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Re: Physics

Postby scowdich » Mon May 26, 2008 6:43 am UTC

These oscillations would tend to decrease over time, but this is due to air friction/heat losses in the spring from compression/various other squidge factors. When you're doing conservation-of-energy calculations like these, We Can't Have That Sort Of Thing Around Here - everything's perfectly spherical, massless, frictionless, and moving through a vacuum unless explicitly stated otherwise.

Dammit, ninja'd.

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Re: Physics

Postby Phaden » Mon May 26, 2008 7:14 am UTC

:(
i hate those ninjas

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Re: Physics

Postby Phaden » Tue May 27, 2008 8:56 am UTC

sorry to rebring this up but i was just thinking on this today and still dont fully get it.
at the bottom of the oscillations the kinetic energy is 0 for a moment in time and this formula becomes true.....
doesn't it? :?: :?: :?:

to illustrate what i mean, if you are walking forward and then change and walk backwards for a brief moment of time your velocity is 0 and your kinetic energy is 0

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evilbeanfiend
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Re: Physics

Postby evilbeanfiend » Tue May 27, 2008 9:16 am UTC

yes at the bottom of the oscillation the velocity and KE is zero but the PE is the spring is at a maximum, the mass is instantaneously not moving but is still accelerating (:. still has a force on it :. not in equilibrium). likewise, at the equilibrium point the mass will be moving but not accelerating (unless damping has reduced the movement here to 0 in which case your system has stopped in equilibrium)

your mistake seems to be equating 0 velocity with being in equilibrium but this is not the case. newtons laws explicitly state that an object at constant velocity is also in equilibrium the key here is there must be no net force/acceleration on the object for the object to be in equilibrium.

edit: also is there any chance you can make your subject a little more descriptive? "physics" covers pretty much 80% of all threads in this subfora.
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Phaden
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Re: Physics

Postby Phaden » Tue May 27, 2008 9:27 am UTC

evilbeanfiend wrote:yes at the bottom of the oscillation the velocity and KE is zero but the PE is the spring is at a maximum, the mass is instantaneously not moving but is still accelerating (:. still has a force on it :. not in equilibrium). likewise, at the equilibrium point the mass will be moving but not accelerating (unless damping has reduced the movement here to 0 in which case your system has stopped in equilibrium)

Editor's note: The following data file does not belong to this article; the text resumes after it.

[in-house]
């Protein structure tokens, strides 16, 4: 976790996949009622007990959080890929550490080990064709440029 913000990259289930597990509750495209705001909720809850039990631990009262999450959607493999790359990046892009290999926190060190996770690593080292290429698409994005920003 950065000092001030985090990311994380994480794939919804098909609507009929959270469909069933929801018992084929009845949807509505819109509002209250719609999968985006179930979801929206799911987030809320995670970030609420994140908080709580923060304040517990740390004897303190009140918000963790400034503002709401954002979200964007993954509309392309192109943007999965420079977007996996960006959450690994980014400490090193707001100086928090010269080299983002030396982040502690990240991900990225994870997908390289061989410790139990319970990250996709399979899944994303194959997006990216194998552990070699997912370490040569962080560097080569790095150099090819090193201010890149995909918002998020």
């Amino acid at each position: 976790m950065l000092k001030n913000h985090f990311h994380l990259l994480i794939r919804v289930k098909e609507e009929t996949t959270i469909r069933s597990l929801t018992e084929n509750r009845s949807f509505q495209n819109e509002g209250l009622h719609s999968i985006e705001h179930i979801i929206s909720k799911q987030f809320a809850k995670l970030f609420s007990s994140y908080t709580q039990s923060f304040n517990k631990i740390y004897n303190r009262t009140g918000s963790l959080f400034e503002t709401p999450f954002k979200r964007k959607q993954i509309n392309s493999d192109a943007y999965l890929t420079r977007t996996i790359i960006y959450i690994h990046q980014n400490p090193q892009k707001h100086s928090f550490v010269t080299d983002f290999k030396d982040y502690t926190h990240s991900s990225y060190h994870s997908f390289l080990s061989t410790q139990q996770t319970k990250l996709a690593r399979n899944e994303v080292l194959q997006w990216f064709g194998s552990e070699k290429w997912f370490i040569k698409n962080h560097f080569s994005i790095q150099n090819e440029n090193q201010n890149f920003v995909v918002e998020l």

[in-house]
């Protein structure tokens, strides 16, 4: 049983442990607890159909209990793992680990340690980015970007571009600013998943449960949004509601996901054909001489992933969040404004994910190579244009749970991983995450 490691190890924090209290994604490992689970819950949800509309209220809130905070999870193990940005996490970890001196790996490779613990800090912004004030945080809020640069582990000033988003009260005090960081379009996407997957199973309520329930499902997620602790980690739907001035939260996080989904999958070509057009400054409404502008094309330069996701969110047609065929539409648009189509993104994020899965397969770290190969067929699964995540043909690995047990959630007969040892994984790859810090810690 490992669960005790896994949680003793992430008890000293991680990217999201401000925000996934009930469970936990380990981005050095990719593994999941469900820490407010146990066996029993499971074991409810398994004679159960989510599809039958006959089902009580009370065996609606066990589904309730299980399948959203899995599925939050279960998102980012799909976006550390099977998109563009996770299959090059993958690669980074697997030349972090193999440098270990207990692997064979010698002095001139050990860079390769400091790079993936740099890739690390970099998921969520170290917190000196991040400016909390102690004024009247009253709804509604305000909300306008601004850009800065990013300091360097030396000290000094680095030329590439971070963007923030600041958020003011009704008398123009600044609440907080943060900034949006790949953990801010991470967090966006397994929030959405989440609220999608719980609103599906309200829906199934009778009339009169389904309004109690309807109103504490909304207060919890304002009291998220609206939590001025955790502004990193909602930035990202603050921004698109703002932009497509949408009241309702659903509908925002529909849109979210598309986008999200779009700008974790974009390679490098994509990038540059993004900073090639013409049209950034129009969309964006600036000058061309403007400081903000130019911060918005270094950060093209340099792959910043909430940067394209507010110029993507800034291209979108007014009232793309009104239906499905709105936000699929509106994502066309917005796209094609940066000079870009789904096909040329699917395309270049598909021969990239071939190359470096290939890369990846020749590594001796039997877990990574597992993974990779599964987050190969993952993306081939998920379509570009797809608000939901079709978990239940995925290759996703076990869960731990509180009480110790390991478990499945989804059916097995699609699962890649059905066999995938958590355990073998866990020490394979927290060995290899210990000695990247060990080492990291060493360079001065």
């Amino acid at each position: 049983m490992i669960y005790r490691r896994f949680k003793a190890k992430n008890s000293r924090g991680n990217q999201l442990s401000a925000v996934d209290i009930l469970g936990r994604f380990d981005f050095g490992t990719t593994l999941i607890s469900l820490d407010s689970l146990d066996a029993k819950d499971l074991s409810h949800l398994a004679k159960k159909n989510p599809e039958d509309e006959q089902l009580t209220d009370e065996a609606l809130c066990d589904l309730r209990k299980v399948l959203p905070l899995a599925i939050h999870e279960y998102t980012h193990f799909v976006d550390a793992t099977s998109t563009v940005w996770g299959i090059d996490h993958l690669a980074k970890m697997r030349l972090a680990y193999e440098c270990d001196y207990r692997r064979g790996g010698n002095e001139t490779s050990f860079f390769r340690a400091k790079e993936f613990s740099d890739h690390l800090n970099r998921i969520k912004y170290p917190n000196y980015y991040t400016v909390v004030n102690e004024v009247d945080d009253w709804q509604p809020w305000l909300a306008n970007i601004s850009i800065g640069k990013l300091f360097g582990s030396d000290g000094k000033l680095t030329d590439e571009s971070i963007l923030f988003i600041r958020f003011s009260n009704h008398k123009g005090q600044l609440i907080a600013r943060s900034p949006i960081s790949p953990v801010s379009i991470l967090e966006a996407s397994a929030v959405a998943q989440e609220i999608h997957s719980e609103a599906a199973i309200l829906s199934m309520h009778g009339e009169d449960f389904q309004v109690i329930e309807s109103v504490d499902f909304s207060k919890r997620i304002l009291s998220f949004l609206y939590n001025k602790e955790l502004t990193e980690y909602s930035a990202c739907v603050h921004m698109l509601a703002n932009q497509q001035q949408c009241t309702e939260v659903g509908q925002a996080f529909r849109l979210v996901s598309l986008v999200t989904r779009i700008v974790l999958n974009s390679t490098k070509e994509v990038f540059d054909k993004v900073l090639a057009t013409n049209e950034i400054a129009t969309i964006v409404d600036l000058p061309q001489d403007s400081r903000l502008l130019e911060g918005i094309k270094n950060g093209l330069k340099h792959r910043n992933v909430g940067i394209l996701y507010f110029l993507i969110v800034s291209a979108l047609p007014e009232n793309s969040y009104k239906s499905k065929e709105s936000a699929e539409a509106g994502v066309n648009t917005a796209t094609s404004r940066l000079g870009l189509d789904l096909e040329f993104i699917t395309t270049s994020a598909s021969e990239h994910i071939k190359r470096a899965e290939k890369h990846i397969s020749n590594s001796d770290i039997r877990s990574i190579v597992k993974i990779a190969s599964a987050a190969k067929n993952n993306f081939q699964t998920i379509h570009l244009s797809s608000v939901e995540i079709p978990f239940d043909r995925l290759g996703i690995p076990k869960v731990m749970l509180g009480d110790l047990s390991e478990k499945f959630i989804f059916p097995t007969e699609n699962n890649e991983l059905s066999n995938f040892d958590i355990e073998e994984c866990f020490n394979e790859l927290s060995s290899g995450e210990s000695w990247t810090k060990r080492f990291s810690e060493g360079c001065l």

your mistake seems to be equating 0 velocity with being in equilibrium but this is not the case. newtons laws explicitly state that an object at constant velocity is also in equilibrium the key here is there must be no net force/acceleration on the object for the object to be in equilibrium.

edit: also is there any chance you can make your subject a little more descriptive? "physics" covers pretty much 80% of all threads in this subfora.


Not sure i understand what this has to do with the original equation as it is talking about the transfer of energy. i didn't say it had no resultant force i said it had no KE. where did the rest of the energy go????

on the name, sure i could give it a go but is it really necessary? once someone has read it they will know what it is dont they?

EDIT: Changed name and did sum spelling checks

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Re: Physics

Postby evilbeanfiend » Tue May 27, 2008 9:34 am UTC

Phaden wrote:Not sure i understand what this has to do with the original equation as it is talking about the transfer of energy. i didn't say it had no resultant force i said it had no KE. where did the rest of the energy go????


its stored in the spring, the key you are missing is your system at the lowest point of the oscillation has no KE but is not in mechanical equilibrium.

edit: unless you are considering damping but we have already discussed that, there is no KE then as we have been losing energy to friction etc. and we are in mechanical equilibrium but we aren't at the lowest point of the oscillation.
Last edited by evilbeanfiend on Tue May 27, 2008 9:50 am UTC, edited 1 time in total.
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Phaden
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Re: Physics Energy Question

Postby Phaden » Tue May 27, 2008 9:50 am UTC

which is???
remember from up top im only y12 so a few things may need to be explained a little
y does equilibrium effect energy?

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evilbeanfiend
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Re: Physics Energy Question

Postby evilbeanfiend » Tue May 27, 2008 10:06 am UTC

hmm have you drawn pictures of your system at the start and end? that can help.

otherwise see if you agree with these:

a1) initially the mass is dropped above the spring from x=0, it has forces on it